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    Hi, I need to say something here...

    I understand that the MAC code's purpose is to prevent being transferred to another provider, but, I've done a little test which shows it's not effective.

    Scenario: my friend uses UKOL, I use NTL Freedom

    I used my laptop (which has my NTL broadband dialler) and my NTL USB modem (speedtouch), connected to HIS ADSL line at HIS house, clicked connect.......and have access to Internet.

    I've logged on to NTL via his UKOL ADSL line, using my username and password, and had full Internet access....etc.
     
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  12. Mr.Cheeks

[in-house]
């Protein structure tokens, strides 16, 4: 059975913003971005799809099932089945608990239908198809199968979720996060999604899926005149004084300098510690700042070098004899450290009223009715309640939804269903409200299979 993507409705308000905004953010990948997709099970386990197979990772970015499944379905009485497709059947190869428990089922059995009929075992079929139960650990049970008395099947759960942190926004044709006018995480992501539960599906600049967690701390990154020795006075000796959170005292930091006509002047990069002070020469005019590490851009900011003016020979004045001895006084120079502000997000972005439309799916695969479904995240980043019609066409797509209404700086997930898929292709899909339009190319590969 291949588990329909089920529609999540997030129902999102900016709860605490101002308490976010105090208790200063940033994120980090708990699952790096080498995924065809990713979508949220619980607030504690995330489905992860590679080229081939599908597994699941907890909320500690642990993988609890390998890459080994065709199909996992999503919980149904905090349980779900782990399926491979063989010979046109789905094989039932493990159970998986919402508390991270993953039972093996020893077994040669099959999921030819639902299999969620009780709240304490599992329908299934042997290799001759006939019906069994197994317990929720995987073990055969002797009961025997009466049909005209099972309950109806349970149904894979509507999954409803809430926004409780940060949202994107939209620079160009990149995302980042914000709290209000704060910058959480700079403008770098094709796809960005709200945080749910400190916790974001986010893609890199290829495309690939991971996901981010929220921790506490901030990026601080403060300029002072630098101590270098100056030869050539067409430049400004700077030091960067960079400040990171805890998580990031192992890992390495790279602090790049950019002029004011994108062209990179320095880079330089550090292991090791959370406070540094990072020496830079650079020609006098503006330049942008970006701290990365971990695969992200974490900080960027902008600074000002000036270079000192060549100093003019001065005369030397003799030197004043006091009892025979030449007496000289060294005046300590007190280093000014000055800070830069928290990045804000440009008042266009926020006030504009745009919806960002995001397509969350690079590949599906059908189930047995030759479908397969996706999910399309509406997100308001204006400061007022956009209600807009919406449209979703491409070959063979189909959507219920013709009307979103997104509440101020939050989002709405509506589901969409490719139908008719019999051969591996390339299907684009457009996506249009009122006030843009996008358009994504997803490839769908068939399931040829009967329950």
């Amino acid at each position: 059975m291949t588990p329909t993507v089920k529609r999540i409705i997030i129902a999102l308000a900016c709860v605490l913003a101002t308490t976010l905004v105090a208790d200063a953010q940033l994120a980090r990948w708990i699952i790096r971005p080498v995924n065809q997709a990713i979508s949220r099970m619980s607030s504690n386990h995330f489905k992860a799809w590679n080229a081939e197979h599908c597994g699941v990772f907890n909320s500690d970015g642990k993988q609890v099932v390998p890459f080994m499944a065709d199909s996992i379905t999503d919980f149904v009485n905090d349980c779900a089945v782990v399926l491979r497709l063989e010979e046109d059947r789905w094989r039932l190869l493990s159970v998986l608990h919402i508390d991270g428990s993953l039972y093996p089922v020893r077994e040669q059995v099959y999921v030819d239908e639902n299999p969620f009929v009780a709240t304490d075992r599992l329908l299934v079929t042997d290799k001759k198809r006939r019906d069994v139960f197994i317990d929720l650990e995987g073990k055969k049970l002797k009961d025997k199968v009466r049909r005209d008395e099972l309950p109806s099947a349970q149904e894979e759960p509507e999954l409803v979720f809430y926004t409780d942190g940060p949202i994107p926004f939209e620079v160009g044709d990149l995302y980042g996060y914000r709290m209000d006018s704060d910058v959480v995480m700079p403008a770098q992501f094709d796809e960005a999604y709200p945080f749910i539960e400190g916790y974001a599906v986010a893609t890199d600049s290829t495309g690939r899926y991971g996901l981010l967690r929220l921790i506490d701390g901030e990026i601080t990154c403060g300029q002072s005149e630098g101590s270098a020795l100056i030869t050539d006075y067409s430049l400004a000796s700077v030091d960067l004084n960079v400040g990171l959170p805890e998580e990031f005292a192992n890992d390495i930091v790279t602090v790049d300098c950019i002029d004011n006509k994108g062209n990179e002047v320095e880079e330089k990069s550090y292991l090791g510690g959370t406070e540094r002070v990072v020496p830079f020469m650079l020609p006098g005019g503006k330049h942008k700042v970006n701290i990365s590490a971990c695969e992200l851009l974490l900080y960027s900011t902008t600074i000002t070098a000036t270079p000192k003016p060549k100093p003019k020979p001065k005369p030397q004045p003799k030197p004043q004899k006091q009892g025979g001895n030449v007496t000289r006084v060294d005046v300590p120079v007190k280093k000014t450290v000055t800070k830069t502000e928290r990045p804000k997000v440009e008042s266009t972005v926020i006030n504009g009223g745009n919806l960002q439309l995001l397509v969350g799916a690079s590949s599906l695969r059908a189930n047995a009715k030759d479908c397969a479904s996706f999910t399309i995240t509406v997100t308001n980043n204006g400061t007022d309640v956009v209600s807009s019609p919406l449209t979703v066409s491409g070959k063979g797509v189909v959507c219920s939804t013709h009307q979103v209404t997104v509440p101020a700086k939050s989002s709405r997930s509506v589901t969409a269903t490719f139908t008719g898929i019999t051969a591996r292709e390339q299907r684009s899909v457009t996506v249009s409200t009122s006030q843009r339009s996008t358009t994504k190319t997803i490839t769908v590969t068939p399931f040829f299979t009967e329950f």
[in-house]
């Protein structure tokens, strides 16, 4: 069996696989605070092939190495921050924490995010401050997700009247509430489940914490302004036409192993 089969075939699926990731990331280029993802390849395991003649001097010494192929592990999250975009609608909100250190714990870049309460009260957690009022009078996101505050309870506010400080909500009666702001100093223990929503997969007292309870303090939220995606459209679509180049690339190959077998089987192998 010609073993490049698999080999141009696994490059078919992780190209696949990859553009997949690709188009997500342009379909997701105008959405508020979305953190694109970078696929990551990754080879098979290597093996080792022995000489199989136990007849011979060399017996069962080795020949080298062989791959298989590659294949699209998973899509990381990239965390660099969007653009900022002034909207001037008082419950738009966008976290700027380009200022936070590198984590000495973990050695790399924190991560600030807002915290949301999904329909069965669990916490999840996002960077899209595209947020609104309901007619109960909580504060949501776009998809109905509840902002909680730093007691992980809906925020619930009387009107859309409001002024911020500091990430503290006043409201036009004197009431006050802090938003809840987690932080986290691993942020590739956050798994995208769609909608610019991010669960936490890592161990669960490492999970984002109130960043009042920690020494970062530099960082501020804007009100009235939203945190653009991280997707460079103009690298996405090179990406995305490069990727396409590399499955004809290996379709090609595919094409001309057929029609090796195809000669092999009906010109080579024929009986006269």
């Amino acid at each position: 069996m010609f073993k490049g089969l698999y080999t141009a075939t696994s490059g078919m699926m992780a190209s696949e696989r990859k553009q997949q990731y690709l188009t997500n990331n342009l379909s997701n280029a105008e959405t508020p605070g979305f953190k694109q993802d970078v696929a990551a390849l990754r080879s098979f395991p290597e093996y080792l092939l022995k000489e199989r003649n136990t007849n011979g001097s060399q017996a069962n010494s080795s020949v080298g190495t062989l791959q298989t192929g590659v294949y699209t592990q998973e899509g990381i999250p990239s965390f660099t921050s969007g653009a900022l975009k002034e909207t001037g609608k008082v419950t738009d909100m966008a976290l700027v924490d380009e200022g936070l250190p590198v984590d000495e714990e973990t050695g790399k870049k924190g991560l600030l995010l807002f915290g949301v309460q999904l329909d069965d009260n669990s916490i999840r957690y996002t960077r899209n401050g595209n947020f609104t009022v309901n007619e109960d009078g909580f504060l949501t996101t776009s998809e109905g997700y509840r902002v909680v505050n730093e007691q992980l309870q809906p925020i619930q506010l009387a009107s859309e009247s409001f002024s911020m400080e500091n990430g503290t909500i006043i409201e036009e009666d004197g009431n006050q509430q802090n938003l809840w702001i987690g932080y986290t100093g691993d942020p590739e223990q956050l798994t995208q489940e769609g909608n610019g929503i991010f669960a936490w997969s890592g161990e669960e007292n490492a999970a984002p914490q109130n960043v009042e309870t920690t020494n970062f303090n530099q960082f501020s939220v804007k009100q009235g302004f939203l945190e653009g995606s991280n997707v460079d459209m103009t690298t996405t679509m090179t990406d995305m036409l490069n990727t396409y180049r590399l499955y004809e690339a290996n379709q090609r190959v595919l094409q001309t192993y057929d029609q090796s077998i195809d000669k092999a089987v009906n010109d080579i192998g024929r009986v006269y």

Mr.Cheeks 1st ever Gold Member! Gold Member

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    Thats what i was onabout!
     
  13. hbroomhall

    hbroomhall Petabyte Poster Gold Member

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    First - the MAC is purely a bureaucratic thing - not an engineering thing. It is a token to allow a migration from one provider to another. And it has a limited life (about 2 weeks if memory serves).

    Second - despite the use of the DUN software, you don't 'dial' ADSL. The use of DUN is just to get round the limitations of USB when used for networking. The 'number' entered in the dial box may or may not have any relevance to anything (depends on the modem).